Fold the front panel in half, lengthwise, and cut the panel in half. Repeat with the back panel. This can also be accomplished by placing your T-shirt front pattern piece on two layers of fabric but NOT on the fold, as called for on the pattern piece and the garment instructions.

Pin the two sides of the shirt to the 2” stripe, wrong sides together. Leave a 1/4” seam allowance on each side, which will give your finished shirt a 1 1/2” stripe down the center. You’ll be seaming the pieces together with what we call floating seams, meaning your seam allowances will be visible on the outside of the garment (see page 45 of Alabama Studio Sewing + Design).

Thread your needle, “love” your thread, knot off and seam the individual pieces together with a straight stitch (page 23 of Alabama Studio Sewing + Design), wrap-stitching the beginning and end of each seam. Repeat this process with the back side of the shirt.

Construct your shirt with the new, modified panels according to the instructions in Alabama Studio Sewing + Design.

OUR DESIGN CHOICES

Fabric Weight – 100% organic medium-weight cotton jersey
Fabric Colors – Black with an Emerald Stripe
Button Craft thread – Black  #2
Seams – Floating
Binding Stitch – Cretan

DIY T-SHIRTS + MODIFICATIONS

SHIRT WITH GODETS

This piece is also based upon our classic T-shirt top from Alabama Studio Sewing + Design . The top has godets inserted to add a bit more flare at the hips (which I always need). Download the godet pattern from our resource page.

SUPPLIES

T-shirt top pattern from Alabama Studio Sewing + Design
2 yards of 60”-wide organic medium-weight cotton jersey
1 spool Coats & Clark Button Craft thread
Ruler
Rotary Cutter
Fabric Scissors

Basic supplies: pins, needles, tailor’s chalk

Cut out your T-shirt pattern pieces from your organic medium-weight cotton jersey, adding 5” to the length. You can choose to create a shirt with cap sleeves or long sleeves. We chose the sleeveless version for this project.

Fold the front panel in half and measure 2 ½” from the folded center seam and mark with your tailor’s chalk. At these two points, cut a slit 15” long in the panel. When laid flat, your slits will be 5” apart. Complete the same steps with the back panel.

DIY T-SHIRT MODIFICATIONS - GODET PATTERN

Cut 6 godets, or triangle shaped pieces that you will sew into the slits and side seams in your t-shirt. Each triangle should be 4 ½” wide at the bottom and 16” tall.

Carefully pin each godet into the slits and into your side seams, leaving a ¼” seam allowance as you sew. We have sewn the pieces together with what we call floating seams, meaning your seam allowances will be visible on the outside of the garment.

Thread your needle, “love” your thread, knot off and seam the individual pieces together with a straight stitch. Repeat this process with the back side of the shirt. Note that we finished the top of each godet with a cross stitch to secure the points, then trimmed the excess fabric.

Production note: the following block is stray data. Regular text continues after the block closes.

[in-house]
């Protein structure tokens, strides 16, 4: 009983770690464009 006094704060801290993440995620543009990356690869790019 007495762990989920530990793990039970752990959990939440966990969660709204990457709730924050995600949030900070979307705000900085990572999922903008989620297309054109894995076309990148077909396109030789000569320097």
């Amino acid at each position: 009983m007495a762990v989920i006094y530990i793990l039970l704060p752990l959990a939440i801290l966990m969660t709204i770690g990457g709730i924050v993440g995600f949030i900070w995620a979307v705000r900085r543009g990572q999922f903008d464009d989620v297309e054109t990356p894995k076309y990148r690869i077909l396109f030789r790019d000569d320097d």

DIY T-SHIRTS + MODIFICATIONS - GODET SHIRT

Construct your shirt with the new, modified panels according to the instructions in Alabama Studio Sewing + Design.

OUR DESIGN CHOICES

Fabric Weight – 100% organic medium-weight cotton jersey
Fabric Colors – Emerald
Button Craft thread – Dogwood #155
Seams – Floating
Binding Stitch – Cretan

 

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25 thoughts on “DIY T-SHIRTS + MODIFICATIONS

  1. Pammie

    I love the simple lines of your garments, but knew that the patterns in your books probably wouldn’t work for me. This, however, might just get me sewing for myself again. Thank you so much !

    Reply
    1. bonnie

      Not for nothing…but I think the cut of Alabama Chanin garments are just the best. I am actually very short (5’2) and pretty well proportioned but if you want to get picky a lttle broad in the chest proportionally. Some items may fall a bit long but that’s easy to fix and everyhting else really hits me so well…the waist actually hits the waist and the cut is really cool (the details are great( so please dont change anything…It’s taken me years to find something so good! Myy mom who is 74 and average build looks fantastic in your clothes too. And FYI, the garments do stretch out…even a bit with beading and applique. Thanks so much for everything.

      Reply
  2. Susan

    Both of these modifications are great! I really love the godets.

    I have to say I LOVE your clothes. I love clothes that are fitted.

    I am resewing pieces of my wardrobe now and find it VERY challenging. I am using patterns, but also learning to make a draped muslin. It has been a great learning experience taking these clothes part to remake them. I am learning more taking things apart that I ever did trying to make things from the patterns.

    I have a new book which I really love, Basic Pattern Skills for Fashion Design. It is a clean, straightforward book that shows how to modify basic patterns to get lots of variations.

    Thanks for the books. I used the design book last night to look up how to use ribbon to embellish the collar of my resewn and remodeled trench coat.

    Reply
  3. Laura

    I recently discovered your site, and fell in love with your clothes. I have been making most of my own clothes since I was a teenager, and I have rarely bought a piece of clothing that I didn’t have to take in somewhere, being very slim. I’m going to sign up for your craftsy class and make a garment entirely by hand, which I have never done.